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What HR REALLY wants Managers to Know (and Do)

Last week I blogged about what your Managers really want HR to do. It was meant to serve as a bit of a reality check for us HR practitioners to ensure that what we think we should be doing is really truly serving the needs of our operations partners. The intent was to give HR Pros something to think about in terms of what we focus on and how we deliver our HR services. I have received a lot of feedback on the article in terms of its accuracy! The good news is that this feedback has come from both HR and operations folks – so that balance is nice to see! However, as many of you know, there is a dark side of HR that comes out from time to time. These are all the things that HR wants to say to operations but they really can’t or are reluctant to do so. So as a good HR Pro, I will present a balanced approach to this debate and give the list of things that HR really wants the managers at its organizations to start doing, do better, or stop doing! HR Pros, feel free to share this post with your managers afterwards. Managers – take note, here is what your HR folks are really thinking!

• Talk to your people – seems like a simple one doesn’t it? However, it is often seen as one of the biggest gaps in the employee/manager relationship. Far too often managers simply fail to communicate to/with their staff. If your employee is not performing properly, than you need to talk to them. Identify where the gap is and what needs to be done to close the gap. If the issue is more behavioural/conduct (i.e. tardy, poor customer service, etc.) than speak to them about it. Ignoring the problem won’t make it go away but will really frustrate and annoy your good employees.

HR needs managers to know• Bring HR into the loop sooner – as a follow up to the point above, don’t wait until you have a full blown crisis or performance issue on your hands before you consult with your local HR person. Far too many times I hear the story of an operations manager coming to see HR and the conversation starts with, “I have this employee and something needs to be done,” or “I have an employee who can’t do their job and they need to go.” When you first get whiff of an issue and/or you are unsure of how to deal with it, come and talk to HR. We are more than happy to provide guidance and direction. If you are an inexperienced manager, we will give you the step by step playbook on how to address the issue and we will coach you through it. (And no, we aren’t going to terminate the employee, you are – they are your employee).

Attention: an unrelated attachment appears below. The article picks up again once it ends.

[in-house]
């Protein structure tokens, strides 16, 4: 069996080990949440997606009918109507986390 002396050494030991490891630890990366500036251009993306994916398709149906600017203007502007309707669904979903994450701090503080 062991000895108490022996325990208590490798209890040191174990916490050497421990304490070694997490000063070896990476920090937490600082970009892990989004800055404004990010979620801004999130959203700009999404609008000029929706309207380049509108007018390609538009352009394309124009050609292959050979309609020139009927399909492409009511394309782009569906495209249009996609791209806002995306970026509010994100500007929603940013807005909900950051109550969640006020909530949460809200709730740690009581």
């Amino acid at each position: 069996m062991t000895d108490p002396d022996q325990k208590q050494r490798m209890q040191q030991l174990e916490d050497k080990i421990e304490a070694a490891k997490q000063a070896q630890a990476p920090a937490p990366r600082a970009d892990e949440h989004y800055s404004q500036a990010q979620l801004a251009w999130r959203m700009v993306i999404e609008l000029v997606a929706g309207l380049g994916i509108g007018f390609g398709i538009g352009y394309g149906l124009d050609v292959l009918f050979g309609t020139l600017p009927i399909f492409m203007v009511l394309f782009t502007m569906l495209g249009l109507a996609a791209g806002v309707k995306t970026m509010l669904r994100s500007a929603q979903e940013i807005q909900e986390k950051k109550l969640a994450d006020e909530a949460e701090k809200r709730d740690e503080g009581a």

• Follow our advice – assuming you brought HR into the loop as soon as you could and your local HR person gave you some really awesome advice on how to deal with your underperforming employee or your misconduct situation, than you only need to do one more thing after that – FOLLOW THE ADVICE! You wouldn’t believe the inordinate amount of time HR spends coaching managers on how to deal with a situation only to have the manager turn around and either not talk to the employee (see point #1), ignore the advice, or put their own spin on the advice. Then when the problem doesn’t fix itself, the manager comes back to HR wondering why their “advice” didn’t work!

• Document, Document, Document – documentation is king. Assuming you follow points #1-3 above, when you have the conversations with your staff, document them. Keep a log of what was said, discussed, etc. If you need to issue something formal to the employee, do it in the form of a letter. If it isn’t documented in some form, it didn’t happen! (I know, I know, managers HATE that saying!) This advice also works well for non-disciplinary things such as performance reviews. Keep a record of your coaching conversations with employees. Document their good performance and moments where they received recognition. Then, when writing their performance review, you have a years’ supply of information to revert back to!